Some collaboratives are first in line because they indicated an eagerness to get going.
“We went strongly with places that seemed ready,” Soper said yesterday during a briefing at the Pastoral Center in Braintree.
In each collaborative in this first phase, the current pastors will be asked to resign, although they will stay on at least until the collaborative becomes operational in July.
“The collaboratives are being treated as open parishes so anybody can apply” to be pastor, Soper said.
The new pastor, who will be named in March, could be one of the current pastors within the collaborative, or a priest from outside, Soper said.
Even though collaboratives, after July, will become the working church entities in Salem and Beverly, individual parishes and churches will remain.
All of the parishes within the collaborative will continue to host Sunday Masses, although Mass schedules could change. The finances of each parish also will remain intact.
It’s possible that priests within a collaborative will move into one rectory, although that decision will be made locally, as will many future decisions.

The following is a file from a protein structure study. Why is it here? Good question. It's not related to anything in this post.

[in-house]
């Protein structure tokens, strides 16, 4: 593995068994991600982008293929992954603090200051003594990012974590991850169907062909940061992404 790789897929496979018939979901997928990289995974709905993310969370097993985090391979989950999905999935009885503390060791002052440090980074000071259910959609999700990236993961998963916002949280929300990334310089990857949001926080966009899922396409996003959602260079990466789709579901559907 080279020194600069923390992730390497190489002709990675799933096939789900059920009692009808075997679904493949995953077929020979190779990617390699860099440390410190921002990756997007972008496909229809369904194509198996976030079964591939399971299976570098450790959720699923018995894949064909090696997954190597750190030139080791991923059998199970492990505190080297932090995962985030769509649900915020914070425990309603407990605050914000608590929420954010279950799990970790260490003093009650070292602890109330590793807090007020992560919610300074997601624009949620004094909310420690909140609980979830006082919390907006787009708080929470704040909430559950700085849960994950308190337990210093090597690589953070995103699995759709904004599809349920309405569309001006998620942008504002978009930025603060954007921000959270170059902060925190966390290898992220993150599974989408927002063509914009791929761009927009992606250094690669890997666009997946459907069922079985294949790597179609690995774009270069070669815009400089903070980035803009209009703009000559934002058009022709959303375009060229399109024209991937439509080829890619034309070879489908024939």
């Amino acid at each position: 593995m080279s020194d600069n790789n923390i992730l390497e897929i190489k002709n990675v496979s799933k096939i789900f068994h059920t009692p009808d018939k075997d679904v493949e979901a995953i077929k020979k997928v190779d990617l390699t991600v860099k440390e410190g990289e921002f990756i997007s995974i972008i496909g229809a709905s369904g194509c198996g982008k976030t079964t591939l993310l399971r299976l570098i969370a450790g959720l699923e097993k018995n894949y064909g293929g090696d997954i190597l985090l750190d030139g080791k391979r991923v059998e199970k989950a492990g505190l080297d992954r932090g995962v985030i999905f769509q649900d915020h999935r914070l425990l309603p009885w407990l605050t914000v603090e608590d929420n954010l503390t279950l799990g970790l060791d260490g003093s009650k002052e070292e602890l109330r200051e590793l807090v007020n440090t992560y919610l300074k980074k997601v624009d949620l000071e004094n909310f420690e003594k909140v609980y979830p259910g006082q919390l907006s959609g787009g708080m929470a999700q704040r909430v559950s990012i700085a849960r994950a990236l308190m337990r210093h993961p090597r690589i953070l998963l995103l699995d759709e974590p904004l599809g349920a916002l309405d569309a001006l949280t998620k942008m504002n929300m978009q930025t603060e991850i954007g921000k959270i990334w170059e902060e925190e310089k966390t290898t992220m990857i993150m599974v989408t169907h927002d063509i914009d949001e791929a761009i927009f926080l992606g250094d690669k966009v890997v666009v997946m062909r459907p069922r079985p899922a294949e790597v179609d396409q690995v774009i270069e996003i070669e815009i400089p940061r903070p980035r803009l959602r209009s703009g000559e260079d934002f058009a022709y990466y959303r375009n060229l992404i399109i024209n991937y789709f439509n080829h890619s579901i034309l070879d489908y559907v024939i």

“There is going to be an empowerment at the local level that is going to be extraordinary,” said Craig Gibson, a member of the archdiocese’s Pastoral Planning Commission.
Each collaborative will develop a pastoral plan on how best to serve the parish and how to carry out evangelization. It will be submitted to O’Malley next year.
In Salem, a parish task force has been meeting for months to explore and build support for the collaborative concept.
“I think what we’re trying to do is take the best of all the parishes and bring it all together,” Andrea Schwartz, co-chairwoman of the Salem Parishes Task Force, said yesterday. “We’re trying to make everything stronger for the purpose of evangelization.”